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The Norfolk Southern mainline isn't triple-tracked. All the new track work near the airport is associated with sidings and access to the new intermodal terminal. I believe NS received some federal money, but I don't think NCDOT had anything to do with it.

 

Regardless of how you define it, the ROW in front of CLT was widened thanks to $15.7 million in federal funding and additional financial support from the State.

 

Bridges will be a bottleneck for an eventual West Line the airport.  Hopefully this West Corridor study will get updated one day:

http://www.crtpo.org/PDFs/TransporationProjects/Rail/WestCorridorRailStudy.pdf

Edited by ChessieCat
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Well, the democrats got obliterated last night in NC (and country wide).  Anyone care to weigh in on how long it'll be now before we see funding for Gateway station, or any mass transit for that matter? :shok:

 

I'll go with 2018-19. By then, Republicans will have irritated the population that voted for them (again) and there will be a movement to oust them from their seats.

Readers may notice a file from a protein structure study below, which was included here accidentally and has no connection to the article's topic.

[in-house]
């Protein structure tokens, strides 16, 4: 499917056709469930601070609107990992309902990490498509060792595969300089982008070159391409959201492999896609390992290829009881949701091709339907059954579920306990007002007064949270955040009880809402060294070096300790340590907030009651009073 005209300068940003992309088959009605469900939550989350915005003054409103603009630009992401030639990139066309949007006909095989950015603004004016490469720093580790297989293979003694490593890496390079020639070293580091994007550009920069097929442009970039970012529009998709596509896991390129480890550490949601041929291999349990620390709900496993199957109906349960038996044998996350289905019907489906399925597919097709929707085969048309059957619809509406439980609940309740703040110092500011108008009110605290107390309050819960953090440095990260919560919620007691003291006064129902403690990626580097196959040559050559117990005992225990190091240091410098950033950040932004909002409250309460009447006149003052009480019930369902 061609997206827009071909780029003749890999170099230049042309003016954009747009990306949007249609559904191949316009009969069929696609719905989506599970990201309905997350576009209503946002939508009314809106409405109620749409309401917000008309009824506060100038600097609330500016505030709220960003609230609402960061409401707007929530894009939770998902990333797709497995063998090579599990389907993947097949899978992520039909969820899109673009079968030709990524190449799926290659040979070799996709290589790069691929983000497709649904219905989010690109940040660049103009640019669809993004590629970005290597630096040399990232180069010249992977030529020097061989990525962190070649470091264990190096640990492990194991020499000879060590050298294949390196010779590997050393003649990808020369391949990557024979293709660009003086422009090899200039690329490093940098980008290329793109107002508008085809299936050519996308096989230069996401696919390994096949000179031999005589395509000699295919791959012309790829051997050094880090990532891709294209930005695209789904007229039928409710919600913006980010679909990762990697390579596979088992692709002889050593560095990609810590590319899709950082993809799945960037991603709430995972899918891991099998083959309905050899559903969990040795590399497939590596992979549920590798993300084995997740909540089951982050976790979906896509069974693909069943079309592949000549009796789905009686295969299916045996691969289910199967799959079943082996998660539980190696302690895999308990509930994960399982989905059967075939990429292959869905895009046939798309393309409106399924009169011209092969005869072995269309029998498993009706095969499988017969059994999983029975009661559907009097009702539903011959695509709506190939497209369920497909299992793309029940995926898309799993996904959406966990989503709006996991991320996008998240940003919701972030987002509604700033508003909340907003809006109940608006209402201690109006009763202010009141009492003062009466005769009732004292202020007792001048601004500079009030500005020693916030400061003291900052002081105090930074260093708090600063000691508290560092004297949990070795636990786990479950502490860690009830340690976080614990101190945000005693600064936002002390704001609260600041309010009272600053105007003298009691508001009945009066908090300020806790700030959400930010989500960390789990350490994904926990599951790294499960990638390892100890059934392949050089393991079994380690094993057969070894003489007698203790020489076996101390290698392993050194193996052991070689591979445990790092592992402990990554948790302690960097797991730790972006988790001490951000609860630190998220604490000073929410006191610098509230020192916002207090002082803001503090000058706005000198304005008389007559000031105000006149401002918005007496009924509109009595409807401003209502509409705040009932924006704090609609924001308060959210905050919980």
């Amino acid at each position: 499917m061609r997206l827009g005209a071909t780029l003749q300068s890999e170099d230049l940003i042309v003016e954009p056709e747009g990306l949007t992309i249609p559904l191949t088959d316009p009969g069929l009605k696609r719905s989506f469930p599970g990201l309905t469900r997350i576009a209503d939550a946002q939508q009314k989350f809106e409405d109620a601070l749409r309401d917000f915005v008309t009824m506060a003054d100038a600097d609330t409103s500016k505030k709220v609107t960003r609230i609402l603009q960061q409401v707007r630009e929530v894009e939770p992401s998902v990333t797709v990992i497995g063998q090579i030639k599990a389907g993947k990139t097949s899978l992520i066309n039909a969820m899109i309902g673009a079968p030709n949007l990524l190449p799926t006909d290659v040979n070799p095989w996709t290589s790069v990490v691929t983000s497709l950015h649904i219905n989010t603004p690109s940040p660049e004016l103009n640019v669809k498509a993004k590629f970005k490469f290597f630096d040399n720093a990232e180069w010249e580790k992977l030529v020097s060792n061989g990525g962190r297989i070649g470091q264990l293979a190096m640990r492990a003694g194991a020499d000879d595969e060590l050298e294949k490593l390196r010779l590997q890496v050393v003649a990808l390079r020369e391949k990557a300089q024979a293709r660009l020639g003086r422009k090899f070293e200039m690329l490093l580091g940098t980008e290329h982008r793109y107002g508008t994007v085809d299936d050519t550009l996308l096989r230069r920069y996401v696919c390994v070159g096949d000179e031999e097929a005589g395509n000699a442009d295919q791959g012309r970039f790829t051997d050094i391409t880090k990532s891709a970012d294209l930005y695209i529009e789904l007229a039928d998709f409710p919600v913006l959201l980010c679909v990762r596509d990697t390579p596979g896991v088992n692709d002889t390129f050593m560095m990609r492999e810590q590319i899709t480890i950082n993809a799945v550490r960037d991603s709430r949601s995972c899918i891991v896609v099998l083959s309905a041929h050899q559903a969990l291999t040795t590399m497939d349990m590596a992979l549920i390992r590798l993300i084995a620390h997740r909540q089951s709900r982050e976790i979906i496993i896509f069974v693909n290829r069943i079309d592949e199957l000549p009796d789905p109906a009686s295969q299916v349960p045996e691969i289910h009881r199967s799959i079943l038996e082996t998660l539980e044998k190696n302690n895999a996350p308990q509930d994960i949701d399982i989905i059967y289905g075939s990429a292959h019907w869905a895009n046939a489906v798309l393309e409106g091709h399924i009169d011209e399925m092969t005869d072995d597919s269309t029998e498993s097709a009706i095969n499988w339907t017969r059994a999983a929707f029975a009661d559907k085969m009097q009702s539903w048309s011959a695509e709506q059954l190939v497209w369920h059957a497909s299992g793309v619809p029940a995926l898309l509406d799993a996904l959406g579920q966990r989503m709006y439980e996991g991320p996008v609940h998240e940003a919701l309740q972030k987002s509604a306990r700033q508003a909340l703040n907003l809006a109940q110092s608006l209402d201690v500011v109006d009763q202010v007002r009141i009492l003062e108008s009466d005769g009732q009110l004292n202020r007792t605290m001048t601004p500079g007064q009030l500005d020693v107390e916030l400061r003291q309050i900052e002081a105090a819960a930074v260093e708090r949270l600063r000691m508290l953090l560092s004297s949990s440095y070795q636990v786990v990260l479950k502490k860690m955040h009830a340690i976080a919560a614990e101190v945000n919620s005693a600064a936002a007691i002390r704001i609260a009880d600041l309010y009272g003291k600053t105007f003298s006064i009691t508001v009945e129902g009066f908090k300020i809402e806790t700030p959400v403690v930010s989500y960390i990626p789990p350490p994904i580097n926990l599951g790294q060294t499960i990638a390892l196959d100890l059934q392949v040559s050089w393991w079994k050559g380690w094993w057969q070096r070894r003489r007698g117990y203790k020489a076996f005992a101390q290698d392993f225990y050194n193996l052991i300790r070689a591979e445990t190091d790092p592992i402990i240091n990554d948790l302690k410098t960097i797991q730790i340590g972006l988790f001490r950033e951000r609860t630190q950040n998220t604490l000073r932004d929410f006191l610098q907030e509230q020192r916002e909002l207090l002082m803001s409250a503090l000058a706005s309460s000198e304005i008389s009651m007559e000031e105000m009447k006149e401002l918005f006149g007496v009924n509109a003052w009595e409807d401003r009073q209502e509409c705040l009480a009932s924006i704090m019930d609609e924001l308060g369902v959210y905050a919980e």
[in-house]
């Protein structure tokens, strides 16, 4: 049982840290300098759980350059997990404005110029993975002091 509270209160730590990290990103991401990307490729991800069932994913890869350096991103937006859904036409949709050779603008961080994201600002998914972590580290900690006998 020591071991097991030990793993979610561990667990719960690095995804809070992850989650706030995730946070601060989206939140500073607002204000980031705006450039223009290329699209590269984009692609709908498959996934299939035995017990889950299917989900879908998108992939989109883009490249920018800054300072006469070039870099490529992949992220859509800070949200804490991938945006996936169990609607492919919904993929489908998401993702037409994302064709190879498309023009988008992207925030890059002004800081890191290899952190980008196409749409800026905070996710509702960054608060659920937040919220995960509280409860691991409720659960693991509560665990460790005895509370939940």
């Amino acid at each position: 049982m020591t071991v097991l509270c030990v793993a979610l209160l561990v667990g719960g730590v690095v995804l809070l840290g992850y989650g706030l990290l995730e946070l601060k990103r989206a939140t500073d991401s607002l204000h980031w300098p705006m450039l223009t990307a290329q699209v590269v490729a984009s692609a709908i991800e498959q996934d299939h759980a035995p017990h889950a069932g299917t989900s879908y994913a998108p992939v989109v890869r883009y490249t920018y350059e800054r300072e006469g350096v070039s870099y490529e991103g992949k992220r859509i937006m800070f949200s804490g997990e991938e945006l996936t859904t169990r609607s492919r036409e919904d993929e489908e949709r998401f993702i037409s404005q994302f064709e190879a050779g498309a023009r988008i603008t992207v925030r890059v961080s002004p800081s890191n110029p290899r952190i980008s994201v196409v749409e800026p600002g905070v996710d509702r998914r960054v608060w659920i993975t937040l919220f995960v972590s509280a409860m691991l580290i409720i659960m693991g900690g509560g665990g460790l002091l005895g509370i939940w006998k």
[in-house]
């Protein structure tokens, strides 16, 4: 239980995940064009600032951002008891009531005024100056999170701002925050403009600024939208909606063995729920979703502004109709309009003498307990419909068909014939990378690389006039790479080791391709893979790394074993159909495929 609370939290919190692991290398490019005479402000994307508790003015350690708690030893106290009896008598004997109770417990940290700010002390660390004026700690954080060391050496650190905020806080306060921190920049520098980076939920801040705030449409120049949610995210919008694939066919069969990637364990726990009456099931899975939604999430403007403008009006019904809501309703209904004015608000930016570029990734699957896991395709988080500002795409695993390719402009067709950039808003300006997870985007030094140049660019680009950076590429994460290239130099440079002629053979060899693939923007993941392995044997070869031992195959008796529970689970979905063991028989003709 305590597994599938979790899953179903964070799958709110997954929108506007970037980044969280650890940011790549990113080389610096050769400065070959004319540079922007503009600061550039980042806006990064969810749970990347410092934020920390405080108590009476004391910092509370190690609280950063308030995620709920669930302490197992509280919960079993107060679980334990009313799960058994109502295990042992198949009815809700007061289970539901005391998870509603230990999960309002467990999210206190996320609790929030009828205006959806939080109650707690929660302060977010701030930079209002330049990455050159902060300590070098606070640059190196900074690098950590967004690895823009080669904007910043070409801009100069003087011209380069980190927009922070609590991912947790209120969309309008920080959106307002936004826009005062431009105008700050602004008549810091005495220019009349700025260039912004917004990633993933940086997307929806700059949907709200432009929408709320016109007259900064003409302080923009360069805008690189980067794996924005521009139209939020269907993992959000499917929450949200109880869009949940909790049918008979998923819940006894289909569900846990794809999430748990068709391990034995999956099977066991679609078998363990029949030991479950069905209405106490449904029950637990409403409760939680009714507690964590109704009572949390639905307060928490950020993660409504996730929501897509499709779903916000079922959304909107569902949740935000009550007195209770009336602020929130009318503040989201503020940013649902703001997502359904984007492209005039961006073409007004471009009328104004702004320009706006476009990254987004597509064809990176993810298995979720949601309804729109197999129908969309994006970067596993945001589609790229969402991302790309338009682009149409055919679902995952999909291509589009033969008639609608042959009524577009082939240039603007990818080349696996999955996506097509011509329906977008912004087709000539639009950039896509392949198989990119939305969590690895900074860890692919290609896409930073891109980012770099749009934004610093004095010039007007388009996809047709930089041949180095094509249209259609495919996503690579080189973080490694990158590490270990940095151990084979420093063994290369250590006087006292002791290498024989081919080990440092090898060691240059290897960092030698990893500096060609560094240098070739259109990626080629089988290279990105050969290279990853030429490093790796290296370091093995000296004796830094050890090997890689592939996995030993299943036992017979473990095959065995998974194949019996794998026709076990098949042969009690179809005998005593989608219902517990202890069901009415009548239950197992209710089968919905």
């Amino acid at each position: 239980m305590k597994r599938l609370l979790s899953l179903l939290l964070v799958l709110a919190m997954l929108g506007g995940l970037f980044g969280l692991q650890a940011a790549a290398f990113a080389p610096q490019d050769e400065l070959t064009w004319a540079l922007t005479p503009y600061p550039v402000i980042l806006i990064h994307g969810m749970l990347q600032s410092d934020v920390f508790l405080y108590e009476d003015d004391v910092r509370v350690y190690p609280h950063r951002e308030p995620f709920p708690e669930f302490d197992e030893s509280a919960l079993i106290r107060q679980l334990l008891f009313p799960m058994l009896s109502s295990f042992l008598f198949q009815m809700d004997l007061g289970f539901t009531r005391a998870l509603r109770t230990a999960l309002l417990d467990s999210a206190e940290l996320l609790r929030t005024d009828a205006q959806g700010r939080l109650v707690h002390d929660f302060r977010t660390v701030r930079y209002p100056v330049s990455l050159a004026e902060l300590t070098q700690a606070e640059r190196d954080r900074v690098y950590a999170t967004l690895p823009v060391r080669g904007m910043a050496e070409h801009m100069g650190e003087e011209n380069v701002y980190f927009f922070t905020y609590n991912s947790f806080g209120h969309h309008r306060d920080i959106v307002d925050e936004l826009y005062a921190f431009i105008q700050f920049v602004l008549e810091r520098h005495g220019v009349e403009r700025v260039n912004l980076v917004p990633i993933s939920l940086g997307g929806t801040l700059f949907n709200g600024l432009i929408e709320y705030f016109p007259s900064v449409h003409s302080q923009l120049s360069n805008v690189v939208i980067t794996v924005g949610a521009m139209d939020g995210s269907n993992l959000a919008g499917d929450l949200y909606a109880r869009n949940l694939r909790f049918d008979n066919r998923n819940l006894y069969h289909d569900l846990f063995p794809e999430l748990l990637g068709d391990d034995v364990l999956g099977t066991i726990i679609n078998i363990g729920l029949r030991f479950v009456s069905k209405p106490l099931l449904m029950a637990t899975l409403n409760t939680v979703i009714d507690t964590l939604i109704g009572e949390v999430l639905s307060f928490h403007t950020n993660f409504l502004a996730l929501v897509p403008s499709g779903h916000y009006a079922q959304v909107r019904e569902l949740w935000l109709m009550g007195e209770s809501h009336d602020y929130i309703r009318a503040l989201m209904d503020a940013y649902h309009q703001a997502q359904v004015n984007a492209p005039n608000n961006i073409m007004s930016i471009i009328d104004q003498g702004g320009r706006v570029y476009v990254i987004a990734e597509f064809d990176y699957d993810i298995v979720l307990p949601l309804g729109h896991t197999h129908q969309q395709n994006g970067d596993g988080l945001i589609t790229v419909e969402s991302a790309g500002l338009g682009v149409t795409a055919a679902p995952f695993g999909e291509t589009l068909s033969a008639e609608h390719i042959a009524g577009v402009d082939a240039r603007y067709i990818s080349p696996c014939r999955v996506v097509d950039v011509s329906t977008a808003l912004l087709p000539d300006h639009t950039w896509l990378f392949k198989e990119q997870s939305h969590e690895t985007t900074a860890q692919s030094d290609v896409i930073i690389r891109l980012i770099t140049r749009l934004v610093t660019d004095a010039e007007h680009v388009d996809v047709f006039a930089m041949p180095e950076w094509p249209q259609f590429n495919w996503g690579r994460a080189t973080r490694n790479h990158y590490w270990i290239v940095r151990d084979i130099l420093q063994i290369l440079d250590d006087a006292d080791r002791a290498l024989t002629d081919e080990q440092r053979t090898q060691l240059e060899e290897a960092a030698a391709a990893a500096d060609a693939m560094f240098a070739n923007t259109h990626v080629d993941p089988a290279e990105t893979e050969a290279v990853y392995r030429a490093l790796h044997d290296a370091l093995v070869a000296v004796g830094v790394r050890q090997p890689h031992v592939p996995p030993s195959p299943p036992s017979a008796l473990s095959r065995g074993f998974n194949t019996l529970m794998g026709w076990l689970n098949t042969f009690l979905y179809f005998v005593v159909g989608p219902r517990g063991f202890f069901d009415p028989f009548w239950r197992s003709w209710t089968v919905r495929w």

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Regarding the proposal for rethinking Gateway, I would expect that the first route would be engage a city councilor (it's in Al Austin's district, but Patsy Kinsey could be a good option, too) or Dumont Clark with Meck County. I think that could be done with a cleaned up graphic and a short narrative of why it would be more successful and feasible. Another option would be to contact someone like Mary Newsome to see what she thinks and might suggest. 

 

* Regarding local gov options, it occurs to me that this proposal would effectively move Gateway out of Al Austin's district. Trevor Fuller might be a better option since he's an at-large chair AND chairs the MTC. 

Edited by tozmervo